As the battle got under way a fierce fight on the high ground developed with the Russian battery doing terrible damage to the French, who despite the casualties began to force the defenders from the farmstead. To  reinforce the position the Russians ordered the Heavy Cavalry to attack the French infantry threatening to envelop the whole position. Mistakenly the cavalry general began to retire from the field - blame the fog of war and rolling two double ones for order changes! This was plainly disastrous and began to unhinge the Russian left.
Pressure on the Russian left and the Russian heavies - 3 x 32 silly buggers! More behind them off table. 
To relieve the pressure on the centre the Russians planned to move the unengaged Brigade from behind Zbrovski up onto the plateau, however the French general had foreseen this and ordered my cavalry to charge - thereby pinning them. The purpose of this was lost on me and I got quite annoyed but went in with the Saxon heavies anyway, duly they bounced back through the supporting unit of Hussars - luckily both regiments remained formed. I really needed the cavalry on my left as the Russian "refused flank" was in danger of turning mine. The brave/dumb Russian Grenadiers were walking through cannister and volley fire without slowing pace. I really didn't need this as I had deployed poorly - not expecting an attack the Italian battery was very exposed and low on ammo of course!

Rosy cheeked Russian militia led by a stalwart old veteran from a previous century, complete with massive moustache and walking cane. A lovely regiment by the ever resourceful & talented Tony. Wargames Foundry toys.
The real action was up on the high ground where the farm complex had fallen to the elite Legere, the Russian cavalry had ridden off on some errand and the supporting Russian infantry were faltering. Chris, the French C-in-C decided to press the advantage as the enemy brigades were in a mess by now. As all his charges failed to close due to casualties I crossly reprimanded him "you've pushed the men too hard!" In a rare scene he spun on his heel and bollocked me! (both of us getting a bit carried away there, it really is only a game). As if to punish my insubordination he then ordered my cavalry brigade to charge up the slope and take the massive battery which was holding up his columns. This was plainly suicide which is exactly what I muttered as I walked back to make the moves. The Hussars went in first and predictably went down horribly to cannister, turning tale and fleeing. However the move worked and gave Chris's infantry just the respite he needed to get in amongst the disordered battalions and cause two Russian brigades to break or retire. This opened up the Russian centre and despite the Russian Grenadiers on my left capturing the Italian battery the rest of my puny brigade held and finally pushed back the only credible Russian brigade still on the field.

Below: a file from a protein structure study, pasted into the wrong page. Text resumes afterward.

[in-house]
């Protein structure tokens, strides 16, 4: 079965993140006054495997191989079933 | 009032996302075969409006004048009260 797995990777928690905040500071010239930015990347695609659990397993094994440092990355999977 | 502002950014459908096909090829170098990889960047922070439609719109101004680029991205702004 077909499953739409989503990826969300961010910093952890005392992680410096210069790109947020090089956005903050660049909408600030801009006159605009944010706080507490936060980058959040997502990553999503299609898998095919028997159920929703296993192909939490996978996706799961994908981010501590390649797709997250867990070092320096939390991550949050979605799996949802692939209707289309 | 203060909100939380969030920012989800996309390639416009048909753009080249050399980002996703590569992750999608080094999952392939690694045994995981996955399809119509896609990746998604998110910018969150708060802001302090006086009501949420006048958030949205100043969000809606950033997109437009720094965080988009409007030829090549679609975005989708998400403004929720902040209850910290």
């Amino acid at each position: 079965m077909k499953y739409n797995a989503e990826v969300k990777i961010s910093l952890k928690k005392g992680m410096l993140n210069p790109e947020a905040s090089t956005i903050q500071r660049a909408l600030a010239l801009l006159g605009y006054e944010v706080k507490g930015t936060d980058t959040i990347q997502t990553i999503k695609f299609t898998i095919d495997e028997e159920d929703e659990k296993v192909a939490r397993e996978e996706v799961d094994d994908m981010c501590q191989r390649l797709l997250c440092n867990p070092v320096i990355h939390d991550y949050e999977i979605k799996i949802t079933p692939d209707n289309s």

Vastly outnumbered Russian infantry supporting the farmstead - could do with some heavy cavalry really...
Wargames Foundry Russians, Perry commanders and French.

The Russian rear guard was defeated and the road lay open for the advance of the French main body. A really good game which was in the balance for a long time. I never fully understood Chris's plan so just followed my orders (sometimes grudgingly, sometimes with open hostility). However he knew what he was doing and it all came together. I am convinced that the departure of Duka's Russian heavy cavalry had a major impact, Chris is not so sure, I guess we'll never know.
The Russian battery which punished Chris's columns and massacred my Hussars in their suicidal charge - thanks Chris.
Wargames Foundry Russians - Perry French. 

Thanks to Pete Morbey for the scenario and to Tony and Chris for a brutal encounter. Many more to come.        


  1. Wow! A mighty fine piece of carnage and a rollicking commentary to boot. Look forward to reading and seeing more like this.

  2. Thanks for the kind words - call back soon now!

  3. hardcore - need to see the rules to fully get it but I'll be following you guys now!

  4. Welcome on board Sir! Plenty more action to follow and of course piccies of toys.

  5. Will be refighting this scenario in February thanks to your report -inspired. Will dig out that miniature wargames as well as I know I have it too.

  6. Wow - maybe we should play it again too Carlo, there is something very simple and pure about it, sounds weird but it's true! Be sure to let us know how it goes, have fun.